Latest North Carolina news, sports, business and entertainment at 6:20 a.m. EST
ATLANTIC COAST PIPELINE
Legislative panel turns up review of Cooper pipeline deal
RALEIGH, N.C. (AP) – Members of a North Carolina legislative committee are turning up the review of a $58 million deal earlier this year between Democratic Gov. Roy Cooper’s and utilities building a three-state pipeline.
The Republican-controlled panel voted Wednesday to hire an outside investigator and demand a host of public records from Cooper’s office and the state environmental agency.
Cooper’s memorandum last January with builders of the Atlantic Coast Pipeline earmarked the funds for environmental mitigation, economic development and renewable energy projects. Republicans suspicious of the agreement’s legality say Cooper and his environmental department still haven’t answered their questions.
Cooper and the Department of Environmental Quality reject arguments that pipeline permits were dependent on the side agreement, saying they weren’t connected. A Cooper spokesman called Wednesday’s committee meeting a “bizarre kangaroo court.”
NC ZOO-POLAR BEAR
North Carolina Zoo holds contest to name adopted polar bear
ASHEBORO, N.C. (AP) – The North Carolina Zoo has adopted a wild polar bear and is asking the public to pick a name for it.
A news release on its webpage Wednesday said the zoo, through the Polar Bears International conservation program, has adopted a wild mother polar bear who lives with her two cubs in the western Hudson Bay area of Canada.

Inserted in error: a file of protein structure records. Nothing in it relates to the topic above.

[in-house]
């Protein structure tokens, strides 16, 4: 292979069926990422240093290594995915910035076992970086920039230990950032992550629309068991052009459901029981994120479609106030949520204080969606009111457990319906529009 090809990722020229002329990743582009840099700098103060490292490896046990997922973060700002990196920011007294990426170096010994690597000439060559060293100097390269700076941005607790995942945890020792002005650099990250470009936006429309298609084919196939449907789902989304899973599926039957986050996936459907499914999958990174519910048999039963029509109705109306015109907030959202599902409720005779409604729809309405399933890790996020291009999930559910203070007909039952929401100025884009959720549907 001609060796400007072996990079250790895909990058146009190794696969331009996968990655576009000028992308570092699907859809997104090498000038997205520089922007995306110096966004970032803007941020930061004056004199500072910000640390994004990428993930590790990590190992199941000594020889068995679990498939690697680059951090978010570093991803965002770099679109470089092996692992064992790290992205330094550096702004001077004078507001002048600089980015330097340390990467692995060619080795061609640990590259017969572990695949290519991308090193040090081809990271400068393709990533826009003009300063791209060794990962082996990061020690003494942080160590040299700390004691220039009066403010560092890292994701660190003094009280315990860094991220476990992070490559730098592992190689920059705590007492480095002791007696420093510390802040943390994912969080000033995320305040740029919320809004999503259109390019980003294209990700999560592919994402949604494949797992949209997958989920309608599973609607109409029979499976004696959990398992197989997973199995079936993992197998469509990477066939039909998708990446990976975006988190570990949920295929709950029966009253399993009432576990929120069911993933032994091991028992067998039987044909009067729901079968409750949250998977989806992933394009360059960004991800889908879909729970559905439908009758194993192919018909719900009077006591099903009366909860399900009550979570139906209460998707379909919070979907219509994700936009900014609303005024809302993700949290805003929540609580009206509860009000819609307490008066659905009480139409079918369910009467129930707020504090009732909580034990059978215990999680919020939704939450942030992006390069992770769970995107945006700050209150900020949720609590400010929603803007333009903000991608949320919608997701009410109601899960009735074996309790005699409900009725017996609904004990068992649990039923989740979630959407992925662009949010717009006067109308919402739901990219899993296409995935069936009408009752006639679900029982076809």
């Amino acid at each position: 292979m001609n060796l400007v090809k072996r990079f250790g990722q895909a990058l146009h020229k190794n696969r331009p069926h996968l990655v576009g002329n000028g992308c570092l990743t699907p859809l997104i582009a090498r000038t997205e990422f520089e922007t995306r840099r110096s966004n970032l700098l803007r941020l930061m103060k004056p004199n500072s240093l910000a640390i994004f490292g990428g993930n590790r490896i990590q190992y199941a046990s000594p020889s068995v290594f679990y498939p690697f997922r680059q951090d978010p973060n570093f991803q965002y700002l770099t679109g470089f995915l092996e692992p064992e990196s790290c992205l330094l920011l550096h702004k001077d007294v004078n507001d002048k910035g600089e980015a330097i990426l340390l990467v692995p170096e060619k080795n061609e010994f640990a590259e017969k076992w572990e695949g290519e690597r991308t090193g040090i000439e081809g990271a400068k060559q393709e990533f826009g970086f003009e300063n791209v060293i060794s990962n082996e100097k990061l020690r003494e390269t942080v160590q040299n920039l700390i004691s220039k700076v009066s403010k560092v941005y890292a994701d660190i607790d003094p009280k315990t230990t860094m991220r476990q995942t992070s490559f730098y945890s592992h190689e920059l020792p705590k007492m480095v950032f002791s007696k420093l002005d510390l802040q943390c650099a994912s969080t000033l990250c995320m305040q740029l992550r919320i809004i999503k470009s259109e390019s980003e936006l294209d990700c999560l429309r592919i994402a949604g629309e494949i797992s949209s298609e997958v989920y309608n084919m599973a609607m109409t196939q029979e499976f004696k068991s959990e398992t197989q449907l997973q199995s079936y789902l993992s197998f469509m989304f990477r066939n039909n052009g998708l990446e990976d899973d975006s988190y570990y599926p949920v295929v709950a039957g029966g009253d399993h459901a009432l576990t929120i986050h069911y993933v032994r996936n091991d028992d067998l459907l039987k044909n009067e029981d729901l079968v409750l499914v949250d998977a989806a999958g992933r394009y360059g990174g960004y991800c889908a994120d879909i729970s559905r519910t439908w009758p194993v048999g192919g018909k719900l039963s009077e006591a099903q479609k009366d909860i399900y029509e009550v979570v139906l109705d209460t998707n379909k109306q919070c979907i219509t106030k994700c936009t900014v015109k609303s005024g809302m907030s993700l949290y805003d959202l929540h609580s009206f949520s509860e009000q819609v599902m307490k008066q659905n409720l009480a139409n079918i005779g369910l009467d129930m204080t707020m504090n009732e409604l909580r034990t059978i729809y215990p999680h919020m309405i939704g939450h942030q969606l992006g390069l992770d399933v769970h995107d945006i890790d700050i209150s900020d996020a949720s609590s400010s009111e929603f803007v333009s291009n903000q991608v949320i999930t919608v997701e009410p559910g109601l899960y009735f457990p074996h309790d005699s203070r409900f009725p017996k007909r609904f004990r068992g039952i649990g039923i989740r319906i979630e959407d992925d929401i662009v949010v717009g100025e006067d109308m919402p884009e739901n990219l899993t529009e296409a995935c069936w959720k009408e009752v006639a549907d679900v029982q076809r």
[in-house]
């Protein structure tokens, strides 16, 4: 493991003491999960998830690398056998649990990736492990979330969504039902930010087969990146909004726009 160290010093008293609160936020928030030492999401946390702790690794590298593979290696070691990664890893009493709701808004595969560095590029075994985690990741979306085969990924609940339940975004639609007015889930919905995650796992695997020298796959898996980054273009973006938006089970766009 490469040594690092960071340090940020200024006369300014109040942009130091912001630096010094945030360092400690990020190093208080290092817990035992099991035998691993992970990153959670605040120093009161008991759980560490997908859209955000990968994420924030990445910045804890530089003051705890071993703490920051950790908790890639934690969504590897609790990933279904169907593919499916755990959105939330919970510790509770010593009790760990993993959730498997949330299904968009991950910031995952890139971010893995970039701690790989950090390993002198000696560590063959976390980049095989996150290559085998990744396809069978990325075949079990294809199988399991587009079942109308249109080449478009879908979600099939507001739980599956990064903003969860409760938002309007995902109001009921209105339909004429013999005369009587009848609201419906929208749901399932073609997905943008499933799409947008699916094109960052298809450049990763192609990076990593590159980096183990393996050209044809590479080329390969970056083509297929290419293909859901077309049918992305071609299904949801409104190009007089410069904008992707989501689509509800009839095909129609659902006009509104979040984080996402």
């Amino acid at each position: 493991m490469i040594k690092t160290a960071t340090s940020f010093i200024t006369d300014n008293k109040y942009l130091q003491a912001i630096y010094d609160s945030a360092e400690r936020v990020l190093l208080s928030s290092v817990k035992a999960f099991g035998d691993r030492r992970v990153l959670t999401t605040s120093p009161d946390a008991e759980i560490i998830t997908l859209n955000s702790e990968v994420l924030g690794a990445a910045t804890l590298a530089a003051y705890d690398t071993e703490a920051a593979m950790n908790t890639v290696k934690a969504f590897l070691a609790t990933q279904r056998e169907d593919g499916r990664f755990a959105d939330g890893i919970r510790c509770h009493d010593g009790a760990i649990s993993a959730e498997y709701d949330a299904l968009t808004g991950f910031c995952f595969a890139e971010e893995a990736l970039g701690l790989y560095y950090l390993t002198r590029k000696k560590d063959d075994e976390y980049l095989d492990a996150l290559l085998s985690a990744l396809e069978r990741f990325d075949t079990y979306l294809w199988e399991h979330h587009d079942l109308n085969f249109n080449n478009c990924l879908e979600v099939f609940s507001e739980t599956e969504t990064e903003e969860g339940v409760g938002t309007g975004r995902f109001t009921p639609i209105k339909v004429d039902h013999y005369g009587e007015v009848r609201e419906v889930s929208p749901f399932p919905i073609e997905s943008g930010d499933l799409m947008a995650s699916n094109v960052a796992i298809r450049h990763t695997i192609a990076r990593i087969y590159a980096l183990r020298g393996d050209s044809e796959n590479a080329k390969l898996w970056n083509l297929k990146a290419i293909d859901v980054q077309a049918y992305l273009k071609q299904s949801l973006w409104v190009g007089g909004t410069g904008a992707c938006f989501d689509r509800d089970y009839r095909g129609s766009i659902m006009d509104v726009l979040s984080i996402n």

The zoo is already home to a breeding pair of polar bears.
Among the choices on the online public poll are two Inuit names, “Yuri,” which means “one who is beautiful,” and “Tapeesa,” which means “Arctic flower.” The other choices are “Carolina,” “Hope” and “Sakari,” which means “sweet.”
Voting began Wednesday on the zoo’s social media channels. The winning name will be announced on Nov. 20.
Brewery donates 840 pounds of unused peanuts to bear rescue
(Information from: The News Herald, http://www.morganton.com)
MORGANTON, N.C. (AP) – A North Carolina brewery knew it had a real bear of a problem when it realized it had hundreds of pounds of old, unused peanuts with a new shipment on the way.
Catawba Brewing Company co-owner Billy Pyatt tells The News Herald his wife and brewery co-owner Jetta then looked to Appalachian Bear Rescue, a nonprofit they’d helped before.
Rescue Executive Director Dana Dodd says the roughly 840-pound donation of chopped peanuts is rare, but welcome. She says black bears mainly rely on acorns and nuts in the fall to gain enough weight for winter. She says the rescue never has enough acorns, so it supplements their diet with peanuts. The rescue says the donation is enough to “chubbify” its nine bears, which will later be released into the wild.
Foundation awards $1M grant to North Carolina coastal sites
Two North Carolina coastal communities have received $1.1 million to control shoreline erosion.
The National Fish and Wildlife Foundation and partners awarded the grant to the North Carolina Coastal Federation for the Living Shorelines for North Carolina Coastal Communities project for Carteret and Pamlico counties.
The money was awarded to Atlantic Harbor, a community harbor in Carteret County, and a town shoreline and harbor entrance in the Town of Oriental. That town has been impacted by recent hurricanes, including Florence and Michael this year. Federation scientist Lexia Weaver will lead both projects. Weaver said living shorelines have proven more effective for erosion control in storms than bulkheads.